No one is as confident as a dispatch rider on a power engine bike and there is no one more confident than a job applicant with a well prepared resumé. More often than not, we might have gone for interviews with high hopes and end up coming back with tales of how they crashed like a pack of cards.

Sometimes we find the ourselves bearing the brunt of the hiring manager’s irritation, simply because we did not do the needful. So the next time, you will be emailing your resumé, you might need to consider this, especially if the resumé is prepared by you.

These are few things you should note;

Your email is not just an email

Your email identifies you. The hiring manager will be looking forward to seeing a personalised email address not your alias. A recruiter who comes across a CV from angelaonasu@hotmail.com and another from queenbusybee@hotmail.com will certainly take the former more serious than the latter. It is a prove of your professional trait as the applicant and ensure to use an accurately spelt out email address.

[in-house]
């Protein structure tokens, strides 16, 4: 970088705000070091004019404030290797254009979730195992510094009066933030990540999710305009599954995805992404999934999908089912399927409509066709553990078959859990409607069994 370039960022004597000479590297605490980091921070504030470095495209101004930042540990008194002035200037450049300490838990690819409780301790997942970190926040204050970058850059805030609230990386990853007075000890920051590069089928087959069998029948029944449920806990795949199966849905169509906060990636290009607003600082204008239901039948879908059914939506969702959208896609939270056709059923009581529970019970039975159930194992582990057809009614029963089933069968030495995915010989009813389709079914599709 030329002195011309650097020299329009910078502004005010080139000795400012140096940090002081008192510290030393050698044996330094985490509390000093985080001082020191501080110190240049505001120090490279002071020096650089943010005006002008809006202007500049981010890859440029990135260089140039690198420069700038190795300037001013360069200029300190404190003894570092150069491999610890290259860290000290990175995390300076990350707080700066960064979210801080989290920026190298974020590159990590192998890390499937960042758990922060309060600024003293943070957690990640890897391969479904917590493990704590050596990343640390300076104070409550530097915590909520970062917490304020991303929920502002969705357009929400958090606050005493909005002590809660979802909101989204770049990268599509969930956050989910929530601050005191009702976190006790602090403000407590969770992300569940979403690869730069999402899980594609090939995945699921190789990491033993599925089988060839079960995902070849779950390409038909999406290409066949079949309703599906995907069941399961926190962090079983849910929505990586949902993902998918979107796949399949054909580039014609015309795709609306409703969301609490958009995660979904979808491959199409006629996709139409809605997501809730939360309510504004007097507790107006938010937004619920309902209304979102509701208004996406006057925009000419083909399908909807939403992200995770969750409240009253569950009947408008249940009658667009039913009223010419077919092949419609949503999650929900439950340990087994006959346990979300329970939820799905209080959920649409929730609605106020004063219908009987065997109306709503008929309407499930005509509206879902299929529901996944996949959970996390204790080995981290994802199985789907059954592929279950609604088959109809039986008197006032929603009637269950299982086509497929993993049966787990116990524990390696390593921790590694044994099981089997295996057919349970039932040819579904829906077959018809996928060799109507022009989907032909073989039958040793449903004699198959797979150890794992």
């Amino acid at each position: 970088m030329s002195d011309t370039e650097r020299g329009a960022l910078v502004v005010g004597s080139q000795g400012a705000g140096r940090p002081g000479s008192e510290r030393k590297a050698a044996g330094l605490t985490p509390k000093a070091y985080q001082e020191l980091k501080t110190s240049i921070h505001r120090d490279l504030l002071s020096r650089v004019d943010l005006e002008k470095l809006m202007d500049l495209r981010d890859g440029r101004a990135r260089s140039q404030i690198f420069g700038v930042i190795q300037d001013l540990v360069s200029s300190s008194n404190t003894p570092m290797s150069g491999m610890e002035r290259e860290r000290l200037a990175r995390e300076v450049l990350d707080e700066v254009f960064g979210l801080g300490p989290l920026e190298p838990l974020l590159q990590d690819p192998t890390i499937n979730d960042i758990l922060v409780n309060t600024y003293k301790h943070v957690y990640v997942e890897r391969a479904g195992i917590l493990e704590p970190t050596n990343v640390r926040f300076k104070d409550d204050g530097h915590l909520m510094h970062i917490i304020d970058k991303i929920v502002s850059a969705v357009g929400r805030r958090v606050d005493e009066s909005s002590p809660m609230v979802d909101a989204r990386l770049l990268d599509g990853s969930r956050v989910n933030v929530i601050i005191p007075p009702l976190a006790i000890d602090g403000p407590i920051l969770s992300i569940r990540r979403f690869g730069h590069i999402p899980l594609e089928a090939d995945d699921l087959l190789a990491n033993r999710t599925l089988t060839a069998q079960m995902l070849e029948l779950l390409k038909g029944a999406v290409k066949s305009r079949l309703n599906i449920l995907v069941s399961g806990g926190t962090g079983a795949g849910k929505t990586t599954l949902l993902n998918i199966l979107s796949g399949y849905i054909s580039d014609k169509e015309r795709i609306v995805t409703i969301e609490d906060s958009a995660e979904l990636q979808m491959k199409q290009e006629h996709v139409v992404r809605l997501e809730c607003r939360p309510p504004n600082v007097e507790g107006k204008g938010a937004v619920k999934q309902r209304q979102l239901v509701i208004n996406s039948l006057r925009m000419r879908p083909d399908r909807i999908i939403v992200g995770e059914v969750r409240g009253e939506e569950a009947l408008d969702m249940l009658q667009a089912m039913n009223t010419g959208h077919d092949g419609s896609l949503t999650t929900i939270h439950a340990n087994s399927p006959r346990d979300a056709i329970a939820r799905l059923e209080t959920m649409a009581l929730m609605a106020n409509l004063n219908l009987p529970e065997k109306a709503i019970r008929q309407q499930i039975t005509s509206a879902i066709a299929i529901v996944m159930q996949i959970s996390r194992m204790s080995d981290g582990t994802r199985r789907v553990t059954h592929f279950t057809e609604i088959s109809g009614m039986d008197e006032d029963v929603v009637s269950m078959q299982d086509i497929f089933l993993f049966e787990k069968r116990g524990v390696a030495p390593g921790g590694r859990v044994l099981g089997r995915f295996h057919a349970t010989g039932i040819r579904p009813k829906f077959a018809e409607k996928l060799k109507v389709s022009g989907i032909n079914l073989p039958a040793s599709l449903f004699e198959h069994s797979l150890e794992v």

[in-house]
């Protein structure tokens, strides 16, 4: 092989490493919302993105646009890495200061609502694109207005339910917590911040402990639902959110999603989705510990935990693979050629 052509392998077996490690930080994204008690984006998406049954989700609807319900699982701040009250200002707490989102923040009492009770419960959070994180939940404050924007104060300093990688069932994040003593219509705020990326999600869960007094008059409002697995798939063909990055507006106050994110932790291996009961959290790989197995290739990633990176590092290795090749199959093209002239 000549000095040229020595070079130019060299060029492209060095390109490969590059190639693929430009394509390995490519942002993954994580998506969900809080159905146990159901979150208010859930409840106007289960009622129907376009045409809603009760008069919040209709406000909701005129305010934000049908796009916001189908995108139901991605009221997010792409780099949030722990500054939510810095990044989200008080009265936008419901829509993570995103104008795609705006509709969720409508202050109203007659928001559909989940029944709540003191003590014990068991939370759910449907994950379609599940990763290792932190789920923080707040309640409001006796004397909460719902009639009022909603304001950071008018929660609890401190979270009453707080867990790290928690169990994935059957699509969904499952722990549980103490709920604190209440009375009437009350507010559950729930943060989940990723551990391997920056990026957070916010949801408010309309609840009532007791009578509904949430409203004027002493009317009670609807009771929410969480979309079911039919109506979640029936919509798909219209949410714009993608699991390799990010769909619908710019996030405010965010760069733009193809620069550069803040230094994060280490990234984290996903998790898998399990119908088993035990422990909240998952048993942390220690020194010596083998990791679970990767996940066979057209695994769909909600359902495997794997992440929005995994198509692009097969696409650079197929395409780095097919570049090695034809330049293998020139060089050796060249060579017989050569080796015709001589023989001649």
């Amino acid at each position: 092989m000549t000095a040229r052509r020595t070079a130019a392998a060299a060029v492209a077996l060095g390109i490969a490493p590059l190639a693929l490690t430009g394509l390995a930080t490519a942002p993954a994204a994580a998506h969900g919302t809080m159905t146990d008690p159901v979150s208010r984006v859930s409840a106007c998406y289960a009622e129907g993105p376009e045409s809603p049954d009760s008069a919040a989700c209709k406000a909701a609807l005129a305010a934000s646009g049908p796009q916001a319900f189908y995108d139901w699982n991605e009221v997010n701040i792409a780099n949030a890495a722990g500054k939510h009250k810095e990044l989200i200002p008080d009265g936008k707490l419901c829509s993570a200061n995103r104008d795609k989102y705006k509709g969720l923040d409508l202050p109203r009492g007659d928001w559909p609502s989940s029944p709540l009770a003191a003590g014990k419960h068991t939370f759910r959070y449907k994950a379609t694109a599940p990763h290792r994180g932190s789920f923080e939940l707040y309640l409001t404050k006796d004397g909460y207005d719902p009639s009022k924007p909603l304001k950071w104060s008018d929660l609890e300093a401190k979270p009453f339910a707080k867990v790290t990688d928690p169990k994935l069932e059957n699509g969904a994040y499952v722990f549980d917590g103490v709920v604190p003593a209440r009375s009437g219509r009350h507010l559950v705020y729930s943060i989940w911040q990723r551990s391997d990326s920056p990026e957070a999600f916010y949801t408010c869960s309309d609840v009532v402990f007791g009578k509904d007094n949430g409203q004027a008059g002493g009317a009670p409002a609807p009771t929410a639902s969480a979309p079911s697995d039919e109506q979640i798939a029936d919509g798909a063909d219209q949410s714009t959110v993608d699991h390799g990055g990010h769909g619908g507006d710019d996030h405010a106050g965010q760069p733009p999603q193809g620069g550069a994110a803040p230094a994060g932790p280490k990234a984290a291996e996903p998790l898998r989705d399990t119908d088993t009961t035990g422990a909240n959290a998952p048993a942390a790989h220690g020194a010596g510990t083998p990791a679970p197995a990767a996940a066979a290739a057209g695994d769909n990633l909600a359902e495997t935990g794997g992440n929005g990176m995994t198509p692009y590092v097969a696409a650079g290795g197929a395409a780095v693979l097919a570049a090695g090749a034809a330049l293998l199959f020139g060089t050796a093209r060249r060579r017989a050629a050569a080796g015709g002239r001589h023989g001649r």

What are you applying for?

Avoid sending out blank emails without the position you are applying for. Let me share a secret with you, hiring managers are one of the most impatient people on planet earth. If you do not indicate the position you are applying for, there are chances that your mail might not be read as the hiring team will have tons of emails to go through – that is a clear evidence of self – disqualification.

Have the position you are applying for indicated both in your cover letter and the subject of your mail.

Cover letters are your resumeé’s fore-runner 

I bet we all need a fore-runner at a particular point in time. The biblical Jesus had a fore- runner herald his arrival, your resumé equally needs one. Your resumé should be accompanied by a cover letter or else  it is not required. They help you state out things you could not have included in your CV.

However, in a situation where you are required to send the cover letter as an attachment, ensure to send the mail with a brief introduction.


Getting an opportunity and blowing out off is worse than not getting an opportunity at all.

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